BBL is not dead

The Bangsamoro Basic Law (BBL) is not dead --- and will never die, contrary to what Senate Minority Leader Juan Ponce Enrile said recently. Or to say the least, the fundamental elements of the Comprehensive Agreement on the Bangsamoro (CAB) will not die. They are the heart and soul of the struggle of the Moros for right to self-determination. No law or not anyone can extinguish them. We will continue to assert them and tell government not to continue to renege on their obligations contained in signed agreements.

It is unfortunate or fortunate that Enrile would not be around to continue to deny Moros their fair share of powers and resources in a genuine autonomous entity. He is already too old and would no longer be part of the next Senate.  We do not know whether he can still be made accountable for his bloody role during Martial Law where thousands upon thousands of Moros died in series of massacres. He was then martial law administrator and subsequently defence secretary. His hands are full of Moro blood!

We thought that even for the last remaining few years of his life, he would temper his thesis that Moros, if given the opportunity, would secede from this country. It is an outdated idea that does not fare well in the 21st century or in matured democracies such as in Canada, the United Kingdom, Italy, Switzerland, and Finland. But it seems he never changed.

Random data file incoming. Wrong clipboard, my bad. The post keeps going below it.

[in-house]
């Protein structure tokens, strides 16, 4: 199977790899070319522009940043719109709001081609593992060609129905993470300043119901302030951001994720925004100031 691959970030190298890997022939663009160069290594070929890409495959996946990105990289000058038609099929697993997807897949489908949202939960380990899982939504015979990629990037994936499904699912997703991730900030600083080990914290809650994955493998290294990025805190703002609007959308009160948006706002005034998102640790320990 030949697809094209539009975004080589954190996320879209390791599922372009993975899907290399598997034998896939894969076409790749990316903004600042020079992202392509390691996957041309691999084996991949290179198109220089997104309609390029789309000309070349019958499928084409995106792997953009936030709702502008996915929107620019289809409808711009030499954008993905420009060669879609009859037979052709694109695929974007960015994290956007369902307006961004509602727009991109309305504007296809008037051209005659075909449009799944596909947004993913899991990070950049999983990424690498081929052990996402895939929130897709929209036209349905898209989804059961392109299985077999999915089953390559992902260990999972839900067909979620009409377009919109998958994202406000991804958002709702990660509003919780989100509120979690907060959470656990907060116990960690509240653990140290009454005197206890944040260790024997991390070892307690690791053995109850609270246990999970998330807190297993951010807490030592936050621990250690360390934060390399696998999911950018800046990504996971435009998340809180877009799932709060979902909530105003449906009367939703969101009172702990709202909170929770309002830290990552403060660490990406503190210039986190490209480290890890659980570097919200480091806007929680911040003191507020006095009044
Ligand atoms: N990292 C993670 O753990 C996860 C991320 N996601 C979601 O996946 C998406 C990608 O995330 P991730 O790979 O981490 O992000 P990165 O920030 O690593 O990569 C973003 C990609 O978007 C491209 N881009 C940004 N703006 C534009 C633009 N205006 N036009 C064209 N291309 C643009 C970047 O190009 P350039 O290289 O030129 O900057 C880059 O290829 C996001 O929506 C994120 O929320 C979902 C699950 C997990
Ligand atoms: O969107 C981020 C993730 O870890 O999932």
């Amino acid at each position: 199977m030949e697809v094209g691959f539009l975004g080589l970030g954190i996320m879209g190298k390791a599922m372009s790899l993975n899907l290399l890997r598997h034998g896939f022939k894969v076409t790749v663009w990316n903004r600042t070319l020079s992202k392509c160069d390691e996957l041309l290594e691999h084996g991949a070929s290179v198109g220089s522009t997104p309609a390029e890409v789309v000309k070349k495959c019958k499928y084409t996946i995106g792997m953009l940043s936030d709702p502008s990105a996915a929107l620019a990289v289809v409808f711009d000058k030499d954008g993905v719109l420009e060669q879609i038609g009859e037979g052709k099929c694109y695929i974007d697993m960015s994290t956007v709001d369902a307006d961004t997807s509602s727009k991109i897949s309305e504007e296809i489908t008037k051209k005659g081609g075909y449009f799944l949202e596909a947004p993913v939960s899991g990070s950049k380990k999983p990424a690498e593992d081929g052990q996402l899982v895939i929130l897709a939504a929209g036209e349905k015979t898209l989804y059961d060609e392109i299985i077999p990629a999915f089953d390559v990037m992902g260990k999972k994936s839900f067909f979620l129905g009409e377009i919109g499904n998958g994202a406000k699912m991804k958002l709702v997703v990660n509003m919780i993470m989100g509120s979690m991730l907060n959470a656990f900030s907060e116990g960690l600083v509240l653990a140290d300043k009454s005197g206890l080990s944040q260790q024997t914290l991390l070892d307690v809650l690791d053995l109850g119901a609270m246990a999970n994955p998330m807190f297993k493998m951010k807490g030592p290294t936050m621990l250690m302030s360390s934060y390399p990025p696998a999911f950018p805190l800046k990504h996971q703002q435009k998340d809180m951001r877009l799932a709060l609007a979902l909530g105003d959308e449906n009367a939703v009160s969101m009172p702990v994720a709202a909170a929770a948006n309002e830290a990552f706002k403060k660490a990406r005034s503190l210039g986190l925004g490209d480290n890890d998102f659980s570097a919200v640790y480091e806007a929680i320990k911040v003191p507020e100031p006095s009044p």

Is his idea more to secure this country from dismemberment or something innate? It is a fact that he was the only senator who wanted to continue interpellating Senator Bong Bong Marcos, who is the main sponsor of the Basic Law for the Bangsamoro Autonomous Region (BLBAR).

Former President Fidel Ramos was also part of the Martial Law infrastructure. But he had the courage --- and openness --- to sign the GRP-MNLF Final Agreement of 1996 and granted autonomy, no matter how limited, to the Moros. Indeed, it is a prelude to greatness or already greatness itself.

In spite of all these, we still do not burn our bridges completely with Enrile.  In fact, many Moro voters voted for his son when he ran for the Senate in 2010. It is not our policy to burn bridges with anyone or group. If we cannot agree on certain matters, we just leave them that way. Man has the capacity to change or not to change. Let history handles them.